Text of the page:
Cheshire Eyepiece VS Laser Collimator

Cheshire Eyepiece VS Laser Collimator – Which One Should You Choose?

Owning a Newtonian reflector telescope means collimation, and you may be wondering if you should use a Cheshire Eyepiece or Laser Collimator.

In fact, you can use both or choose to use only one. For the secondary mirror, you would select the Cheshire eyepiece; however, for the primary mirror’s alignment, a Laser collimator is a better tool for the job. Or if you prefer to buy only one of them, you can collimate your mirrors with either device. It really is down to your personal choice and which you like.

This article will give you a good rundown on collimation, and of course, we’ll talk about the Cheshire eyepiece and the Laser collimator, so you have a thorough understanding of how each one works.

Cheshire Eyepiece VS Laser Collimator

Collimation – What Is It?

Anyone new to a Newtonian reflector telescope will have heard about collimation and may worry if it’s as tricky as they’ve read. And if the telescope’s instructions are a bad translation from Chinese, that will only increase your nervousness.

Most collimation guides you will find on Google will not be for a beginner and are full of confusing terminology and details. The problem is they are written more for experienced astronomers than for the beginner. 

A reflector telescope consists of three optical elements: the primary mirror, secondary mirror, and the magnifying eyepiece. The eyepiece and the primary mirror are the two active optical elements. The secondary mirror is not active and is only reflective glass.

Collimation is aligning your telescope’s mirrors, so the light they collect is precisely focused. All reflector telescopes work on the same principle: to collect light with the primary mirror, reflect and focus that light onto the secondary mirror.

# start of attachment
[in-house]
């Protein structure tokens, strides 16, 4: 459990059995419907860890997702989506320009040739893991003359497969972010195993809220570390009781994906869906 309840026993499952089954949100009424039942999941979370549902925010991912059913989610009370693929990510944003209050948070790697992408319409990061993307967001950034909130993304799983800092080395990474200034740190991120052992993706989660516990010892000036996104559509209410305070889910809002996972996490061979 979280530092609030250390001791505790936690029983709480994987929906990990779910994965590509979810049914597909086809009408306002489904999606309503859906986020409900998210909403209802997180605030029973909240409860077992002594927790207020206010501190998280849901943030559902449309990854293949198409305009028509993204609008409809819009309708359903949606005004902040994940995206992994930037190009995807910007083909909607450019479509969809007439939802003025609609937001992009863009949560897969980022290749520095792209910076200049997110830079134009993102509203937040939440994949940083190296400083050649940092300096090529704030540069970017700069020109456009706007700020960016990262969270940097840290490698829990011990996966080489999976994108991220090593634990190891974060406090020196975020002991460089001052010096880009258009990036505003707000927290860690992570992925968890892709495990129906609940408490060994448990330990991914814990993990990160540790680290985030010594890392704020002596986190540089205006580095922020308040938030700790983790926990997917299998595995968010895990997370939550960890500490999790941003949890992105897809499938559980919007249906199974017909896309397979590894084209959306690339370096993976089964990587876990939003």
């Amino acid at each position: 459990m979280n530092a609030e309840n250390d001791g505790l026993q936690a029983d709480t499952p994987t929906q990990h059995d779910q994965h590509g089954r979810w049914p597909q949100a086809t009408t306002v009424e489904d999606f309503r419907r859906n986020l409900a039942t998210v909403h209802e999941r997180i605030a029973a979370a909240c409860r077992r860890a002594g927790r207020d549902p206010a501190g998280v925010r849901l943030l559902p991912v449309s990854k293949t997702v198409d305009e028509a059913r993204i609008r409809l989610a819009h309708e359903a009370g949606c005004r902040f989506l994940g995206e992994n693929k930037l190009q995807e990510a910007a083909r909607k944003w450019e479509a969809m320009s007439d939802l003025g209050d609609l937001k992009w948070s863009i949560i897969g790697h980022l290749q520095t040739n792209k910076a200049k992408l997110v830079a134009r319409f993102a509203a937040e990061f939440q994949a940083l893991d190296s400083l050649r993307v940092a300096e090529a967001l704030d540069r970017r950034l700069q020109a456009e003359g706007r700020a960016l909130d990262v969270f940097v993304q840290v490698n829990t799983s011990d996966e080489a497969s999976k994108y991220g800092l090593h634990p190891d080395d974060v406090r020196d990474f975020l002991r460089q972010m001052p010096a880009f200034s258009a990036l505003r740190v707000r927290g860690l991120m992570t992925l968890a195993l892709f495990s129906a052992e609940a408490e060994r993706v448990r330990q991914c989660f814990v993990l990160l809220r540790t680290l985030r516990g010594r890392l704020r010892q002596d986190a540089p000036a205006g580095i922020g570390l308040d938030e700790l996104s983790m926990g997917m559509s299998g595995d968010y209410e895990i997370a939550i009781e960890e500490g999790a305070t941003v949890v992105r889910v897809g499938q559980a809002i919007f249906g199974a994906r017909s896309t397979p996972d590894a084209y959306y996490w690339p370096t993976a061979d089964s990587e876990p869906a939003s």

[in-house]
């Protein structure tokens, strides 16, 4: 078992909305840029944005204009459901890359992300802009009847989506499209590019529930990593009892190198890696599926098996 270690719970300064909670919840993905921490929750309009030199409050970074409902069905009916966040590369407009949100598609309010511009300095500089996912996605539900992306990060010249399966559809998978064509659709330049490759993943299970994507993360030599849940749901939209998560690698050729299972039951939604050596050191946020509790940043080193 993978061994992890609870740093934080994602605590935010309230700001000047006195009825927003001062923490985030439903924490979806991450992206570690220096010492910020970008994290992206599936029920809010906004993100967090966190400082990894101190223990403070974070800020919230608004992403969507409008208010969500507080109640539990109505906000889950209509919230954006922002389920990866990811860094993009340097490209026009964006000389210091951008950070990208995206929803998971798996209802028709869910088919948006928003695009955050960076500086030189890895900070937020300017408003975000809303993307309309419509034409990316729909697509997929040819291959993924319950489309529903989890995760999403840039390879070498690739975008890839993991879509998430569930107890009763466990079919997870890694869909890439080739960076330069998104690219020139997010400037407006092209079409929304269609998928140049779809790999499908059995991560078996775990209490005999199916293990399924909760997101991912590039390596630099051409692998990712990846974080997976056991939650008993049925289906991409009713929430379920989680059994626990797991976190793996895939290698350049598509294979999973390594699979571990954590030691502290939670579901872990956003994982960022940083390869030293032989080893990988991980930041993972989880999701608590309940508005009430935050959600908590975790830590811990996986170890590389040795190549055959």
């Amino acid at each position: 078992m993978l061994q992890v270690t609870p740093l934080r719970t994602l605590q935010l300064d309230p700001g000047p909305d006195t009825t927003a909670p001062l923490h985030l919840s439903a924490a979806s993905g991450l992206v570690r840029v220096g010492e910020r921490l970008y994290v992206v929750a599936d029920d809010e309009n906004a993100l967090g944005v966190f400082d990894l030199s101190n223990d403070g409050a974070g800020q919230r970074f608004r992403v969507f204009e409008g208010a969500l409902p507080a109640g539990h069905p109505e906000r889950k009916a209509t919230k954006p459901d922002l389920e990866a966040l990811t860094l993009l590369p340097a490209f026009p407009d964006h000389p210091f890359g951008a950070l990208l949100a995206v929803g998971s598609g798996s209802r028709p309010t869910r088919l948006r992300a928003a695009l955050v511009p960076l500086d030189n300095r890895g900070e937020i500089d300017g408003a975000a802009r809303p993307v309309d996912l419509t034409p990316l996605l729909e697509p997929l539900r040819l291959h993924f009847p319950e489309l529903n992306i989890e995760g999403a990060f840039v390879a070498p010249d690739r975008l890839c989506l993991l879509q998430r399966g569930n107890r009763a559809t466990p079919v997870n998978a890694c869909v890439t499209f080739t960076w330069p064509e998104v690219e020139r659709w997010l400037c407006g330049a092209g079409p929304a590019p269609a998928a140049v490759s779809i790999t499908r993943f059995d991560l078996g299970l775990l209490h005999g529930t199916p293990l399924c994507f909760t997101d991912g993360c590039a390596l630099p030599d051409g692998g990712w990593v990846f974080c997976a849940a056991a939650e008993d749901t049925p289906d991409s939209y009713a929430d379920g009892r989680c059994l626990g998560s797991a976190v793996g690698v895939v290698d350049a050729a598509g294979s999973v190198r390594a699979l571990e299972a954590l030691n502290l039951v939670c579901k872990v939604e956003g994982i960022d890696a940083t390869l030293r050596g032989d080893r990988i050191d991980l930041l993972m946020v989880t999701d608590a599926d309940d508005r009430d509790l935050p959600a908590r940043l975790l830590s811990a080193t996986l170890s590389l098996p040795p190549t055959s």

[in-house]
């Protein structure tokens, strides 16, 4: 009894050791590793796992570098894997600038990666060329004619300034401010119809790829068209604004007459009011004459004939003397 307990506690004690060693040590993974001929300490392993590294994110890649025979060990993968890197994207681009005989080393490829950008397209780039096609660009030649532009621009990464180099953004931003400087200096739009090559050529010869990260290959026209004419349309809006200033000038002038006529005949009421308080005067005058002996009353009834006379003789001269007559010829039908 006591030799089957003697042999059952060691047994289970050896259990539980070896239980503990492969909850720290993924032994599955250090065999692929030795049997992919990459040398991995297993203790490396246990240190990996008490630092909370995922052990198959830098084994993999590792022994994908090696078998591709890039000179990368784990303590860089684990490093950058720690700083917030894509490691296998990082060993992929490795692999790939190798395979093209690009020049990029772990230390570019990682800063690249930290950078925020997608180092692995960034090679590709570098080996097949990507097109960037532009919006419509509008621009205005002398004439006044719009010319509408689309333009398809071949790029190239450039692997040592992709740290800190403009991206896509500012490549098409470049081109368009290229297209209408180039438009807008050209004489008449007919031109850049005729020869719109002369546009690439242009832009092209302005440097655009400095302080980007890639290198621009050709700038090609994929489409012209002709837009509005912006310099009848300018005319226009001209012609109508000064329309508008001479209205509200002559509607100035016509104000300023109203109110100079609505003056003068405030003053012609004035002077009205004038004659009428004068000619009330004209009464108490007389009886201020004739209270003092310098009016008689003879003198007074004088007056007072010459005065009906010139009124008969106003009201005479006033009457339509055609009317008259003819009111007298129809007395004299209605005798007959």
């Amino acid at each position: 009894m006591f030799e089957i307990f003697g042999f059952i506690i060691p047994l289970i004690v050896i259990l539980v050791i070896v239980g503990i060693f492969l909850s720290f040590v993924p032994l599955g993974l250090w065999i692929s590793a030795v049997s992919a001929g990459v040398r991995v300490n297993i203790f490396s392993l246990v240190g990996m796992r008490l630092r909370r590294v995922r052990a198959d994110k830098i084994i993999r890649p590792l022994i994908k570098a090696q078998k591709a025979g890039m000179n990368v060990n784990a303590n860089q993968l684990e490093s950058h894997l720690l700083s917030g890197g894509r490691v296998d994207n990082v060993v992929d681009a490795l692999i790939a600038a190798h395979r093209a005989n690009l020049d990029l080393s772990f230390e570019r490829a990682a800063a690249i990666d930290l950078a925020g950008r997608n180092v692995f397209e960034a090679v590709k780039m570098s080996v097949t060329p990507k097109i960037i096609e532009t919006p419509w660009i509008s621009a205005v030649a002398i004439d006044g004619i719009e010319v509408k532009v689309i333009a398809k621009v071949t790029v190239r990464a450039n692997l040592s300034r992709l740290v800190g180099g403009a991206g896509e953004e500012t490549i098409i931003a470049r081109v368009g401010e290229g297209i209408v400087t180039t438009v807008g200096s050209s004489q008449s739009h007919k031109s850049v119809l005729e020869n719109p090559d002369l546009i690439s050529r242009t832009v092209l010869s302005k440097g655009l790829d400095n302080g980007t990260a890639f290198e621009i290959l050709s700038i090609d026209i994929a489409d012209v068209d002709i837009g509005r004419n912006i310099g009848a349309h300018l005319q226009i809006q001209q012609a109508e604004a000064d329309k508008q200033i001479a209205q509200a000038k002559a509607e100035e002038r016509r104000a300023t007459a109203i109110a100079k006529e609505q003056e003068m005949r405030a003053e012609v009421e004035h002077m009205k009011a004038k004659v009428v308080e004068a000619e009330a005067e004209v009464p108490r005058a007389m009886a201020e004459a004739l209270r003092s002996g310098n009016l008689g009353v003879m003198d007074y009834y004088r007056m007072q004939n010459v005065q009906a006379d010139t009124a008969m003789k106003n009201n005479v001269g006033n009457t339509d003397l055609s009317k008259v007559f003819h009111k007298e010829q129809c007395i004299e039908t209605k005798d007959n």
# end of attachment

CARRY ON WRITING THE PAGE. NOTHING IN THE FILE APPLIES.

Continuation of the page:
The secondary mirror will then redirect the light to the eyepiece. To achieve this successfully, the two mirrors, primary and secondary, must precisely align with each other. The secondary mirror must also align precisely with the eyepiece.

If the telescope does not produce crystal clear images or focus correctly on what you’re viewing in the eyepiece, then the mirrors are out of collimation.

Wouldn’t the manufacturer collimate the telescope before shipping it to you? Yes, they would, but sometimes shipping throws out the collimation, or the shipper might have dropped the telescope.

Cheshire Eyepiece Collimator

The Cheshire eyepieces are available in different lengths and look similar to your telescope eyepiece. The Cheshire is the ideal tool to collimate the secondary mirror. When you look through the focuser, the secondary mirror should be entirely in the center and angled to reflect light from the primary mirror.  

It’s not necessary to continually be collimating a secondary mirror. Unless you know it will require collimation through rough handling, it should hold its position very well.

Collimating A Telescope With Cheshire Eyepiece

Different telescopes will have different views when you’re collimating with a Cheshire eyepiece. F5 and below will be slightly off-center, but F5 and above will be easier to collimate because the view will be more in the center.

The objective is centering the primary mirror’s reflection in the secondary mirror and the Cheshire’s reflection with the secondary mirror.